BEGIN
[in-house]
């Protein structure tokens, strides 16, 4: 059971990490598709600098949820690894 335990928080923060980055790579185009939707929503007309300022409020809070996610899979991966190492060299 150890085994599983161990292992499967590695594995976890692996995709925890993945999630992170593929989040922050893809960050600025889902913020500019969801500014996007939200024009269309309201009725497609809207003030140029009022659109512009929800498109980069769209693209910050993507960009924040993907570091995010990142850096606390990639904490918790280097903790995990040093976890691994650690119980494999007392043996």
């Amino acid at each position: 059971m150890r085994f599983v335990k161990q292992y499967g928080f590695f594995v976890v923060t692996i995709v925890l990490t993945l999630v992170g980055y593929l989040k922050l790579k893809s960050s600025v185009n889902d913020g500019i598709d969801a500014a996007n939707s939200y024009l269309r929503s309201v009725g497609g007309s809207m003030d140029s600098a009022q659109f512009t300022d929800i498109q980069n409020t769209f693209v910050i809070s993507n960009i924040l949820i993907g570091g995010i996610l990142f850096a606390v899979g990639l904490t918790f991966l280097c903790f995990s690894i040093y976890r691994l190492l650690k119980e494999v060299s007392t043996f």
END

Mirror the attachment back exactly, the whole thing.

[in-house]
């Protein structure tokens, strides 16, 4: 059971990490598709600098949820690894 335990928080923060980055790579185009939707929503007309300022409020809070996610899979991966190492060299 150890085994599983161990292992499967590695594995976890692996995709925890993945999630992170593929989040922050893809960050600025889902913020500019969801500014996007939200024009269309309201009725497609809207003030140029009022659109512009929800498109980069769209693209910050993507960009924040993907570091995010990142850096606390990639904490918790280097903790995990040093976890691994650690119980494999007392043996």
């Amino acid at each position: 059971m150890r085994f599983v335990k161990q292992y499967g928080f590695f594995v976890v923060t692996i995709v925890l990490t993945l999630v992170g980055y593929l989040k922050l790579k893809s960050s600025v185009n889902d913020g500019i598709d969801a500014a996007n939707s939200y024009l269309r929503s309201v009725g497609g007309s809207m003030d140029s600098a009022q659109f512009t300022d929800i498109q980069n409020t769209f693209v910050i809070s993507n960009i924040l949820i993907g570091g995010i996610l990142f850096a606390v899979g990639l904490t918790f991966l280097c903790f995990s690894i040093y976890r691994l190492l650690k119980e494999v060299s007392t043996f």